Tonight, Marvel held special events in select theaters across the country, previewing 15 minutes of footage, in IMAX 3D, from their upcoming release, Doctor Strange. Thankfully, I was able to snag a ticket to one of the venues hosting the event.
I must admit that before going in, I wasn’t all that excited about Doctor Strange. I’m feeling burnt out by the MCU at this point and was one of the few who didn’t care for Captain America: Civil War all that much.
With that out of the way, the sizzle reel displayed was quite entertaining. Think Batman Begins meets Iron Man meets the visuals of Life of Pi. Benedict Cumberbatch stars as the titular protagonist, Stephen Strange, a highly skilled surgeon who seeks out the mystic arts. From what I’ve seen so far, I think you can expect yet another engrossing performance by Cumberbatch. white washing controversies aside. The first clip previewed was him talking to the Night Nurse, encouraging her to see one of his talks (Rachel McAdams). He inhabits traits of Tony Stark, but doesn’t become a carbon copy of him. He’s so self-centered to the point that he brushes off requests to operate on gruesome injuries such as a soldier being crushed by an armored suit or a woman who suffers from a severe aneurysm. The clip showcased the protagonist, but the next couple displayed the most appealing aspect of the footage, in my opinion.
The second clip takes place in a dojo in Tibet, where the grandmaster of a cult, The Ancient One (Tilda Swinton) berates Strange for marginalizing the mystic arts and soul. To instill discipline, she strikes Strange so hard that his soul actually leaves his body, which was seen in the very first teaser Marvel released. However, this particular clip continued on from that point.
Remember that quantum realm scene in Ant Man? Yeah, this clip manages to top it in terms of trippiness. The sea of bright and flashy colors, multiplying hands, and rigid dimensions Strange flew through was absolutely mind warping. The many quick zooms and close ups in this sequence added joy and intensity, reminding me of Superman’s first flight scene in Man of Steel, but in a way zanier fashion. Director Scott Derrickson certainly wasn’t kidding when he said that this movie is one that would feel like an acid trip. The visuals are, literally and metaphorically, out of this world.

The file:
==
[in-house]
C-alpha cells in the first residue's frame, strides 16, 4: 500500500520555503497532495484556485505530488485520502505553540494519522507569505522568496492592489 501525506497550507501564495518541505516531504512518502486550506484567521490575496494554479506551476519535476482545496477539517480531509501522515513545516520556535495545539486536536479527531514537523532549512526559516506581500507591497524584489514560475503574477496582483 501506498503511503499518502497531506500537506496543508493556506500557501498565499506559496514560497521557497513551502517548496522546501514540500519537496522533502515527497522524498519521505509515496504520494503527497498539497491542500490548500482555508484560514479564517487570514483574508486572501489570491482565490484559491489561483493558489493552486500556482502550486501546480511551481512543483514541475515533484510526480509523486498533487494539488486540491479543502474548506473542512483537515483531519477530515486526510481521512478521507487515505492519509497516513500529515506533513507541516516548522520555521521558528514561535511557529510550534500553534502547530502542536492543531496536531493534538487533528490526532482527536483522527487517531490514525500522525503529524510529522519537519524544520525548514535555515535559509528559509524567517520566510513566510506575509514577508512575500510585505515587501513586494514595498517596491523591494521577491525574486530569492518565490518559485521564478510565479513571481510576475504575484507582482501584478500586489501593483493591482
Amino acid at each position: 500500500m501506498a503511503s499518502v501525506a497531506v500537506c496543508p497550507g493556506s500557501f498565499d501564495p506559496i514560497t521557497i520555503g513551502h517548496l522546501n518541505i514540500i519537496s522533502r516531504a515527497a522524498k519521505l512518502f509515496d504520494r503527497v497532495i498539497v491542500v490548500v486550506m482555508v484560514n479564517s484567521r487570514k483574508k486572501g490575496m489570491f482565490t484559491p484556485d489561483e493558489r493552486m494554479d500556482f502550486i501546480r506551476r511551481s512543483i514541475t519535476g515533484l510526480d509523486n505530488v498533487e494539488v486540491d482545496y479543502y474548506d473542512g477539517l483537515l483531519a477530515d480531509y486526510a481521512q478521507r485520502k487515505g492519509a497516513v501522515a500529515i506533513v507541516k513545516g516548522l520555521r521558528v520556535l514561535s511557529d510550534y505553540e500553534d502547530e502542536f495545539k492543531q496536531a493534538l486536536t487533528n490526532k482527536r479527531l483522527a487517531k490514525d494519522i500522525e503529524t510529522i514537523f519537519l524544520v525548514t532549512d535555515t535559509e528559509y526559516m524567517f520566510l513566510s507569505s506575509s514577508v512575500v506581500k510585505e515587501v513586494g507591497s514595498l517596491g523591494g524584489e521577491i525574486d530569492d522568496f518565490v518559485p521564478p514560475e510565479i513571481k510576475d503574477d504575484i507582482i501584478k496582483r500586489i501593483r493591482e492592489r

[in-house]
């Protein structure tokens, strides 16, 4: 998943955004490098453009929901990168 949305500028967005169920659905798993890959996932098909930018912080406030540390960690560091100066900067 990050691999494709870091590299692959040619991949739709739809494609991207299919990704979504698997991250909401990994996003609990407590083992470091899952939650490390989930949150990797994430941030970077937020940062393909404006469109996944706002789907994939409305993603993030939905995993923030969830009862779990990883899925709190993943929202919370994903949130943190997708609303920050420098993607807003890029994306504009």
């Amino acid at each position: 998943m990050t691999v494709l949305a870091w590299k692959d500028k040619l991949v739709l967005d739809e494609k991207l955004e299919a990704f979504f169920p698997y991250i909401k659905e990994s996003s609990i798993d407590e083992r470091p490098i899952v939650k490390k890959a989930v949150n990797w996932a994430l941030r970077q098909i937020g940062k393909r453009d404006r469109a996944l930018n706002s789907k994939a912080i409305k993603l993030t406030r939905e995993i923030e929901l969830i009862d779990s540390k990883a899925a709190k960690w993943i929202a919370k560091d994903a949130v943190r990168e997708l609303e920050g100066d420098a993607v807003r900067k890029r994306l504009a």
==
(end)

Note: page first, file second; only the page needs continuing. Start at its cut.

In another clip, we see Strange and his newfound ally, Mordo (Chiwetel Ejiofor), flee from the villain (Mads Mikkelsen), who is unnamed as of now. The buildings in New York City fold upon one another, Inception-style, as he and his friend run on the walls to avoid their attackers. Judging by this clip, I think we can expect to get some creative action. While the fighting scenes in Ant Man enlarged the environments, Doctor Strange goes a different route, choosing to manipulate and reshape them, giving the action a woozier feel.
However, some common MCU flaws were present in these fifteen minutes. The villain seems to be yet another shallow one-off in the MCU, which has been a problem bogging down a fair share of its installments. In the clips shown, Mads Mikkelsen does the best he can with his role, but so far, his character’s motivations come off as generic, i.e. destroy the universe, but it’s too early for me to judge.
The comedy was pretty hit or miss with the Wi-Fi password joke (featured in the SDCC trailer) getting a chuckle out of me, but the one-word name exchange with Benedict Wong’s character, Wong, leaving me indifferent. One of my gripes with Marvel movies is that the levity veers a bit more on the pedestrian side. The quips are a little overdone due to either awkward timing or excessive use, but enough on the negatives.
The footage did its job in that it increased my anticipation for this film. As of now, I’m finally looking forward to seeing the full, finished film (looking at you, Suicide Squad).
Doctor Strange releases in the UK on October 25th and in the US on November 4th.